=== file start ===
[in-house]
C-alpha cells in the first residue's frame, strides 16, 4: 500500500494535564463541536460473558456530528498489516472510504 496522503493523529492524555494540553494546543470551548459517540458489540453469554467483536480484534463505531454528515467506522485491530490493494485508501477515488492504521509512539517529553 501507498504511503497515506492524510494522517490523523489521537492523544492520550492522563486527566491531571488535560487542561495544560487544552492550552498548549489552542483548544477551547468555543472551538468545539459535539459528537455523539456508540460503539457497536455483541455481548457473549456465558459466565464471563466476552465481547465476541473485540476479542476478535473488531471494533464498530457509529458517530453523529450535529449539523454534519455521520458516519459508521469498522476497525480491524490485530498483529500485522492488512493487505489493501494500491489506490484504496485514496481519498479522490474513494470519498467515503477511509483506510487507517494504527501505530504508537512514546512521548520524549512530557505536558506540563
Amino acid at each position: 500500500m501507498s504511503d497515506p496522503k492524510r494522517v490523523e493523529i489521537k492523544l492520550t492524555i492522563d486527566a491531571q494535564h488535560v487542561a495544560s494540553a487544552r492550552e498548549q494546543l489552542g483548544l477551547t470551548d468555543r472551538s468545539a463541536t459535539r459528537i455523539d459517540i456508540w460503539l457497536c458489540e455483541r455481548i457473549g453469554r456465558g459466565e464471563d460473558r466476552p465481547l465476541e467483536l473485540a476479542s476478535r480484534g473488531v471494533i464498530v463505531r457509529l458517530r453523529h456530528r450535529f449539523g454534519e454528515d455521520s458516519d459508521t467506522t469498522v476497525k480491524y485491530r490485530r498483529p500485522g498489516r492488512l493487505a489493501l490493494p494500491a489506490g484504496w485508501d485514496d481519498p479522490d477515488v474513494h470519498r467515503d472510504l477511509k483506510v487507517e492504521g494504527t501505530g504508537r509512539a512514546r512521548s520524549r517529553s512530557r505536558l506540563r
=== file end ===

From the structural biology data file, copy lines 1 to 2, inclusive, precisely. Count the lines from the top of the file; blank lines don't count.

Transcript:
[in-house]
C-alpha cells in the first residue's frame, strides 16, 4: 500500500494535564463541536460473558456530528498489516472510504 496522503493523529492524555494540553494546543470551548459517540458489540453469554467483536480484534463505531454528515467506522485491530490493494485508501477515488492504521509512539517529553 501507498504511503497515506492524510494522517490523523489521537492523544492520550492522563486527566491531571488535560487542561495544560487544552492550552498548549489552542483548544477551547468555543472551538468545539459535539459528537455523539456508540460503539457497536455483541455481548457473549456465558459466565464471563466476552465481547465476541473485540476479542476478535473488531471494533464498530457509529458517530453523529450535529449539523454534519455521520458516519459508521469498522476497525480491524490485530498483529500485522492488512493487505489493501494500491489506490484504496485514496481519498479522490474513494470519498467515503477511509483506510487507517494504527501505530504508537512514546512521548520524549512530557505536558506540563